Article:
Damages award in US sparks row over therapy

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The Independent Online
A fierce debate over psychotherapy has been ignited in the United States by a jury's decision to award dollars 500,000 ( pounds 335,000) damages to a man who claimed that therapists misled his daughter into falsely remembering that he repeatedly raped her as a child.

After a seven-week hearing in Napa, California, a jury of eight women and four men sided with Gary Ramona, a former dollars 400,000-a-year wine company executive, who claimed that therapists caused bogus memories of incest to develop in the mind of his eldest daughter, Holly.

The jury's foreman, who said the award was intended to send a message to the medical community, said the panel did not believe the therapists had acted maliciously, but there was evidence of negligence.

Mr Ramona, who sued the therapists because he said he wanted to win back his daughter's love, said: 'This verdict means the jury saw what I've always known: Holly's supposed memories are the result of the defendants' drugs and quackery, not anything I did.' The case is believed to be the first in which a non-patient has sued therapists over the disputed, and highly emotive, issue of 'recovered memories', and the techniques used to extract them. The outcome means therapists treating patients whom they believe may be suppressing memories of abuse face the prospect of multi-million-dollar malpractice suits from the alleged abusers. Tighter regulation of the therapy industry also seems certain to follow.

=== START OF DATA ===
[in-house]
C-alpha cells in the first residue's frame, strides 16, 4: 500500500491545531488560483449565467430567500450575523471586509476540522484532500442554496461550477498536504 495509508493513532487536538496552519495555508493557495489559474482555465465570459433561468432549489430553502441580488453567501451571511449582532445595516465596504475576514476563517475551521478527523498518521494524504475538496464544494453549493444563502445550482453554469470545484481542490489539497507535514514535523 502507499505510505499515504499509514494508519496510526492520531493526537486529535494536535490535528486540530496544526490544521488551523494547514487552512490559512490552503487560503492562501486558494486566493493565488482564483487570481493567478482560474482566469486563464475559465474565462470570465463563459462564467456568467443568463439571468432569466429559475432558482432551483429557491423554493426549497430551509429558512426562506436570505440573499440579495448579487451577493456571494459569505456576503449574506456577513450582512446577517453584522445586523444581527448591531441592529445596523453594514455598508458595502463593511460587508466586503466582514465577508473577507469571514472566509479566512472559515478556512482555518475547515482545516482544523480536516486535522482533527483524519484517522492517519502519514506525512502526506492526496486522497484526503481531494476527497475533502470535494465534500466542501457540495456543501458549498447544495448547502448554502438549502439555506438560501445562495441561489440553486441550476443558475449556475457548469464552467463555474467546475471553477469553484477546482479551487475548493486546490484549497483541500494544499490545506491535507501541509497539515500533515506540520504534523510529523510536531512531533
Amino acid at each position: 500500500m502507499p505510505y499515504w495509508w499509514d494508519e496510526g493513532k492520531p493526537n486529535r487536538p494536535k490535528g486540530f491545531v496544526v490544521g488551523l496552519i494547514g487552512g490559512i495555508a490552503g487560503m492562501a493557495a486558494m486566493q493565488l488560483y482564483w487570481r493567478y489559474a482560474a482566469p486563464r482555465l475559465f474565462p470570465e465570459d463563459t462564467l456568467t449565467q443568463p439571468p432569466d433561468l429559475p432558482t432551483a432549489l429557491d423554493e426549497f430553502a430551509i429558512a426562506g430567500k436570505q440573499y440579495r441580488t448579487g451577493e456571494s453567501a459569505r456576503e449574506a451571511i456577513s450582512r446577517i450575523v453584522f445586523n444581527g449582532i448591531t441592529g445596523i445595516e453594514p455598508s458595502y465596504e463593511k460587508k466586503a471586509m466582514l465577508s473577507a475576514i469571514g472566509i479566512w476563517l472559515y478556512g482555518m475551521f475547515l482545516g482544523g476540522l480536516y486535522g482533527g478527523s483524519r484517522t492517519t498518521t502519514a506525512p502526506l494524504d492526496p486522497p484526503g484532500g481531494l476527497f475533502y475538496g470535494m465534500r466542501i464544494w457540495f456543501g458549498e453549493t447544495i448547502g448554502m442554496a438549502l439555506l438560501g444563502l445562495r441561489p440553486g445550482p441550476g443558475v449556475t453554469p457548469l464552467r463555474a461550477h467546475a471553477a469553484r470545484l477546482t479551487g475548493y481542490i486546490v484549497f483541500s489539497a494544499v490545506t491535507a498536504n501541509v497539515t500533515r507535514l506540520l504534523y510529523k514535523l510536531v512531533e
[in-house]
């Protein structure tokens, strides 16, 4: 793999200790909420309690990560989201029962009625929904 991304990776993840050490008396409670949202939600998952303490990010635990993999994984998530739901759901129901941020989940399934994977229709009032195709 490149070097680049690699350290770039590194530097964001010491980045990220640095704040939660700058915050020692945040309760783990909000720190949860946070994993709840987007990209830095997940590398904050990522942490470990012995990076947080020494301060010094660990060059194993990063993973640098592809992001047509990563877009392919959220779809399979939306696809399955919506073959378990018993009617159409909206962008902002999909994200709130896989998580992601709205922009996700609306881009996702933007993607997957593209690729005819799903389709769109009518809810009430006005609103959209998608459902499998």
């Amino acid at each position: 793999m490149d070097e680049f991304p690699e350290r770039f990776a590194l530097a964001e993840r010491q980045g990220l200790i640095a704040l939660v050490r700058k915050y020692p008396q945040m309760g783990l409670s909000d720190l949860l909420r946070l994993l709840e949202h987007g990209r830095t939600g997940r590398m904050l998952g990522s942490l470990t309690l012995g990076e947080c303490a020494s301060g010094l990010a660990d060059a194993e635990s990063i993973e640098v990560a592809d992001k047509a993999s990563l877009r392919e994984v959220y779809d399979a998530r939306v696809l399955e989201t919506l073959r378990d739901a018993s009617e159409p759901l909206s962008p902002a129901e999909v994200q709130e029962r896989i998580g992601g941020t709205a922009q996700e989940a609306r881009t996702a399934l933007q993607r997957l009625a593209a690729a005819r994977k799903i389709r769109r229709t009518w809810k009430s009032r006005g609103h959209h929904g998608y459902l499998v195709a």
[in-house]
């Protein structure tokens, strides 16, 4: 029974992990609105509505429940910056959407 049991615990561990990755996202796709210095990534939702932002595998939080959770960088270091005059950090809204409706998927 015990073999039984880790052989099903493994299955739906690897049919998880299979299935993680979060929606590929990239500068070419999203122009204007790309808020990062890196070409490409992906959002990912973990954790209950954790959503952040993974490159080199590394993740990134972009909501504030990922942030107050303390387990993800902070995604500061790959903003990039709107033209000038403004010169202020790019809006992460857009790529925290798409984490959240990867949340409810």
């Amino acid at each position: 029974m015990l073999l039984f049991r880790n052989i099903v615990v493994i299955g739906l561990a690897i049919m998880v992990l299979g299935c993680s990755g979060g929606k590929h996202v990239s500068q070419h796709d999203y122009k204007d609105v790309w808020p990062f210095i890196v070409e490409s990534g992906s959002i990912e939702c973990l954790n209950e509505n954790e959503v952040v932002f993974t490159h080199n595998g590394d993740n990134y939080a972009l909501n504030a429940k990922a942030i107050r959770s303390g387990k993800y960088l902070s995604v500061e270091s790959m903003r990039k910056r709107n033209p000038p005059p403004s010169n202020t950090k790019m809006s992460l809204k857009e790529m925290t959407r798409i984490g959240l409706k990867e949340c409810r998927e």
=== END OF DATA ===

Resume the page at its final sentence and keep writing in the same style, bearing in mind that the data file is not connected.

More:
During the hearing, Holly Ramona described how she began to have fragmented recollections of her father raping her between the age of five and 16. She said these first surfaced when she was a 19-year-old student at the University of California, Irvine, after she had begun receiving treatment from a therapist for the eating disorder, bulimia, and depression

'I can remember my father was on top of me,' she told Napa County Superior Court. 'He was heavy. I could feel his skin, and I could smell him. I remember wanting him to go away.' After she confronted her father with the allegations, he lost his job with the Robert Mondavi Wine Company; his wife immediately divorced him, his friends ostracised him, and his two other daughters became estranged.

Mr Ramona insisted the allegations were false. His lawyer, Richard Harrington, argued that the memories had been put in Holly 's consciousness by her therapist, Marche Isabella. Mr Ramona also sued Richard Rose, a psychiatrist who gave Holly a hypnotic barbiturate, and the Western Medical Centre in Anaheim, where it was administered.

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